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August 20, 2018 Technology

CT cybersecurity czar continues to sound the alarm

HBJ Photo | Matt Pilon Arthur House, the state's cyber security risk officer since 2016, has departed his role, as Gov. Ned Lamont seeks to create a new cybersecurity position. House is pictured here speaking at an event last year in East Hartford.
Matt Pilon

It can be unsettling to hear what Connecticut cybersecurity czar Arthur House has to say, and he probably wants it that way.

House, who is approaching the two-year mark as the state's first-ever cyber security risk officer, says that unless something changes quickly, many signs point to a major cyber attack on U.S. infrastructure in the not-so-distant future.

His message is that we're not safe and most government agencies and industries aren't taking the requisite, sometimes costly steps to decrease the odds of an attack.

”I have no idea how to shake loose those who are still complacent,” House said during a recent panel discussion in East Hartford organized by the Connecticut Center for Advanced Technology (CCAT). “Some say it's not going to happen until there's a cyber '9/11.' ”

The CIA, White House, municipalities and major companies have all been hacked. Just prior to CCAT's July 25 forum, the Wall Street Journal, citing the Department of Homeland Security, reported that hackers had breached the control rooms of U.S. utilities in 2016 and 2017 — gaining access through the utilities' vendors — and could have caused power blackouts if they desired.

Such an attack could be a major disaster, and House suspects that states may be left largely on their own to deal with the impact.

One way hackers gained access was through “spearfishing” emails, duping employees to click on email links that can install malware. Officials say that people remain one of the weaker links in cybersecurity defense.

Despite the warning signs, most government agencies and businesses have no cybersecurity strategy in place, House said. Connecticut, however, has been more proactive than many states on its utilities' cybersecurity.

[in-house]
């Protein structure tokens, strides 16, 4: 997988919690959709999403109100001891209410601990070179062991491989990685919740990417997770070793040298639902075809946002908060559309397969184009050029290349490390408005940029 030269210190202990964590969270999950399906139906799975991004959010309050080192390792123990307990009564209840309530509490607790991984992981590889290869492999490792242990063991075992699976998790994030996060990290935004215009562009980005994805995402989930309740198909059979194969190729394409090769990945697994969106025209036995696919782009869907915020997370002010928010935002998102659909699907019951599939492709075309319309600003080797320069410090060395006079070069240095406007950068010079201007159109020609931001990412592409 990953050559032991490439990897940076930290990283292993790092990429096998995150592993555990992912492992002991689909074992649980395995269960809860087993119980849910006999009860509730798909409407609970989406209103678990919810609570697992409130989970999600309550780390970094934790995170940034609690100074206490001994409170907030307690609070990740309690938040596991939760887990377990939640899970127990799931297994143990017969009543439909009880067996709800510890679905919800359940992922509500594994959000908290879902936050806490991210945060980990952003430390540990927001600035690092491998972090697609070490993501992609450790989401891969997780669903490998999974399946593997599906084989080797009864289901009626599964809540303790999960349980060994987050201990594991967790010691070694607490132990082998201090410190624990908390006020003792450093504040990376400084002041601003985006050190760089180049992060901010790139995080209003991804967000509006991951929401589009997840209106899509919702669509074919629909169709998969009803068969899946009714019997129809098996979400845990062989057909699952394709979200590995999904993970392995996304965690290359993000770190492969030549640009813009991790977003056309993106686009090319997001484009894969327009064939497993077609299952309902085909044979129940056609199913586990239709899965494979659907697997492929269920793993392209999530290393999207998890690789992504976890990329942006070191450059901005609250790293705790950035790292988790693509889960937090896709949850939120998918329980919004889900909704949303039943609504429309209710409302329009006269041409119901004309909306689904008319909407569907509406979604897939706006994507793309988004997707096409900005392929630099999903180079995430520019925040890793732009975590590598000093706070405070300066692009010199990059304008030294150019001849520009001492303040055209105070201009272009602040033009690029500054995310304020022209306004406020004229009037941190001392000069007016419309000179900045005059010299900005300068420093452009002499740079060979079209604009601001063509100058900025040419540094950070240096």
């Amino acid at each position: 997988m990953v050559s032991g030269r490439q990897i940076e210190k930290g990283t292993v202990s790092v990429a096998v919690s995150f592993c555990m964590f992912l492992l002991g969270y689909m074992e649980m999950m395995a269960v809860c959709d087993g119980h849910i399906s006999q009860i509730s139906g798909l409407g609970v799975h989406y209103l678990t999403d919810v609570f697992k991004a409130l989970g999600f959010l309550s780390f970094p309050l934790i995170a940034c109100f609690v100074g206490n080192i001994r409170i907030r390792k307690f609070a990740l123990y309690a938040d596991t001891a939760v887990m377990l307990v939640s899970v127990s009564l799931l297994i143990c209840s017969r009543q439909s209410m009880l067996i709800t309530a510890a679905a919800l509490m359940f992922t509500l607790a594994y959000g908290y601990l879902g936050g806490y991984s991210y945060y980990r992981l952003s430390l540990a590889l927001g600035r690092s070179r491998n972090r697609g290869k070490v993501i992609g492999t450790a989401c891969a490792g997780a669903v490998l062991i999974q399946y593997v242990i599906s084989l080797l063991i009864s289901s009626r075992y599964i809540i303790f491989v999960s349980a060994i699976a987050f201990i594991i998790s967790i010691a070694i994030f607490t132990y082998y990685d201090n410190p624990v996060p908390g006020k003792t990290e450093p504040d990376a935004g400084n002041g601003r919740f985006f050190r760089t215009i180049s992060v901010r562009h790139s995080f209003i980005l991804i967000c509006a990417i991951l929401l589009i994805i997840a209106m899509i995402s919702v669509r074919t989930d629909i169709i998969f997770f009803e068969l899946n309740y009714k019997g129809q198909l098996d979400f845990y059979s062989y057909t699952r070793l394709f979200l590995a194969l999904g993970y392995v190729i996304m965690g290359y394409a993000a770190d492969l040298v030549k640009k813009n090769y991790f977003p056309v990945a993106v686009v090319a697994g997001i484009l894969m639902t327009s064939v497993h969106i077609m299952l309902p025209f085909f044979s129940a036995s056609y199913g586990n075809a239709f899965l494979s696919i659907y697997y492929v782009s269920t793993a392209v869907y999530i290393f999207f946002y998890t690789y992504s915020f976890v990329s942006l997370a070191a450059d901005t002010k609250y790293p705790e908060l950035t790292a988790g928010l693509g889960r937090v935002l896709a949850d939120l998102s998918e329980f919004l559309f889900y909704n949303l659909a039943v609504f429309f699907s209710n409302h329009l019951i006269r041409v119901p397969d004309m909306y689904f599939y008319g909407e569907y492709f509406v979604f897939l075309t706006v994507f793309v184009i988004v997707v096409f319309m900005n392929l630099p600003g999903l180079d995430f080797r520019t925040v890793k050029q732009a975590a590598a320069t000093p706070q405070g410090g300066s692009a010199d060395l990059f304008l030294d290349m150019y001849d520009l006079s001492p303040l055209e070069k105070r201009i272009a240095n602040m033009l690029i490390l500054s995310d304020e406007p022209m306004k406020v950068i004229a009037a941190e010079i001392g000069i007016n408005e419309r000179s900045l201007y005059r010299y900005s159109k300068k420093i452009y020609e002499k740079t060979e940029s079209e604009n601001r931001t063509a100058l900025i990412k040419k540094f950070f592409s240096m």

House acknowledges the corporate world's “visceral opposition” to regulation, such as mandating cybersecurity audits, but he thinks that's coming, whether it's voluntary or not.

“Take your pick, it's going to happen,” he said.

Vanessa Richards, Assistant U.S. Attorney for the District of Connecticut, who also spoke at the CCAT event, said there are many challenges on the law enforcement side.

Cybercriminals are often based in other countries, which makes them hard to catch. Companies can also be wary of reporting potential breaches to authorities, for fear of regulatory or customer backlash. She urged businesses to suppress that fear. Coming forward generally looks better to the public and authorities alike.

“If we don't know about it, we can't combat the threat,” Richards said. “Don't be afraid of us.”

A lot depends on the scale and nature of your business, but the panelists had this advice for a few steps you can take to boost your cybersecurity:

• Consult the professionals. Have an IT security firm assess your systems for weaknesses.

• Figure out in advance the immediate steps you'll take if breached.

• Know contact details for the local FBI or U.S. Attorney's Office.

• Seek out whether your industry has a so-called Information Sharing and Analysis Center (ISAC), which are sector-based nonprofits that enable companies to share information and benchmark themselves against their peers.

• Weigh the potential benefits of a cybersecurity insurance policy.

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